In one response, a joint exercise by US and Chinese engineers has envisaged a new role for RSUs in sensing the presence of vehicles that are moving within their areas of coverage. They would then be capable of delivering relevant beyond line-of-sight information to growing numbers of road users.

But overall costs remain a major factor, with the pure cellular deployment approach emerging as significantly cheaper in both Europe and the US. Despite some recognised performance challenges, some ROs are finding the currently-available levels of cellular performance adequate for their needs in terms of reliability and coverage.

Ricardo warns, however, that the higher costs noted as being initially incurred in opting for RSU-based options may, in the end, secure greater benefits overall. Variations in backhaul and cellular network availability are making it “very challenging to apply a common cost or technology approach across different deployment activities”.

Mobile prospects

Growing opportunities are also opening up for the routine deployment of new-style mobile RSUs (mRSUs) as alternatives, or additions, to the established static variety, to the limitations of which they can offer attractive money-saving solutions. It is likely, however, that more of them are going to be needed in any specific deployments – a cost factor in its own right that will need careful consideration.

Fleet vehicles such as freight trucks and (in urban contexts) buses are natural candidates for the role of hosting mRSUs. The fact that they are officially controlled by private- or public-sector organisations offers a high degree of operational security and guarantees authentication in advance of their being deployed. Again, they have the space to carry substantial amounts of communications equipment, offering greater memory capacity and back-up facilities.

Another positive factor is the fact that service buses run to fixed routes and schedules, enabling the accurate prediction of area coverage in terms of space and time, and of a sustainable level of service quality. They also realistically mirror real-life highway situations by moving in relation to traffic volumes, speeds and signals, stops, and road conditions and presence of other vehicles nearby.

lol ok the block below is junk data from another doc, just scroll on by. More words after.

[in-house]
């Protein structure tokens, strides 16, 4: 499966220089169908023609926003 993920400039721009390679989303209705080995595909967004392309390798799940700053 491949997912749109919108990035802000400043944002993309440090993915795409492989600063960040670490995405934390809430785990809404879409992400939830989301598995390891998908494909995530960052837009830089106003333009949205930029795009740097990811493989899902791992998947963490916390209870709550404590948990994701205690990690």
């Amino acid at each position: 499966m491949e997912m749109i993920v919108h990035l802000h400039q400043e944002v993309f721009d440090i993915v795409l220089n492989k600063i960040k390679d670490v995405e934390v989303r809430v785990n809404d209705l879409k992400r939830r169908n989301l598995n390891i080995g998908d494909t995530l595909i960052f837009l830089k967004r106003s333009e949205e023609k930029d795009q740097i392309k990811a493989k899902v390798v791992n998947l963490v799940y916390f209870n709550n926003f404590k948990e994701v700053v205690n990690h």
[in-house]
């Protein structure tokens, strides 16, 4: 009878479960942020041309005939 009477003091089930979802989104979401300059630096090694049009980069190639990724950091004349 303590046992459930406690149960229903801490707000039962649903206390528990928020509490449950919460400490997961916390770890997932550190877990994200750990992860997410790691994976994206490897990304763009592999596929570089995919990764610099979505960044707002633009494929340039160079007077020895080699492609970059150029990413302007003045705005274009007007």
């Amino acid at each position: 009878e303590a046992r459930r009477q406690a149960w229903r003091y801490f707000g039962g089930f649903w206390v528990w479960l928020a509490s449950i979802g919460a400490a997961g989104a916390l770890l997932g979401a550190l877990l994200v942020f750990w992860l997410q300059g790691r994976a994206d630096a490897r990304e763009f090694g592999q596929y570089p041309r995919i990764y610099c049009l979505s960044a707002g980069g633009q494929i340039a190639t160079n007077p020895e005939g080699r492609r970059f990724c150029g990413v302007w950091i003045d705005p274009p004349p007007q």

© Chuyu |
© Chuyu |

Double-deckers also offer the advantage of height, offering better quality, and the highly-desirable line-of-sight delivery, of data in all directions.

Not least important in terms of maintenance costs, if the mobile unit breaks down, it can be conveniently and time-efficiently repaired or replaced at a central location, e.g. a bus depot, without the need for a call-out to a remote location.

Accordingly, Ricardo sees the most ideal, practical and economically satisfactory solution as one that brings together a mix of static (sRSUs) and mobile units. In this scenario, sRSUs act as the backbone of a stable and reliable roadside service, at night as well as during the day.

The addition to the mix of mRSUs serves to increase coverage, alleviate service bottlenecks, and reduce the total number of sRSUs that are needed to sustain a satisfactory level of performance, both during rush hours and at night and guarantees a minimum level of connectivity at regular intervals.

In summary, mRSUs will ensure a high quality of connectivity to vehicles that are travelling along in the same direction (or stuck together in a traffic jam), while sRSUs will guarantee a minimum level of connectivity at regular intervals along a given route. The smart use and positioning of both types will enable the filling of important complementary roles in the successful local implementation of V2I systems.

Examples include particular hazard points on road networks, e.g. at intersections, or when there is a need to maintain traffic efficiency.

Overall, the exercise concludes that the smart use and positioning of both sRSU and mRSU equipment will continue to fill important and complementary roles in the successful local implementation of vehicle communications systems across a spectrum of use cases.

Meanwhile, promising new prospects are emerging with the arrival of dual-mode/active RSUs, which are capable of broadcasting using both C-V2X and DSRC protocols at the same time, with no need for operators to make a specific choice either way.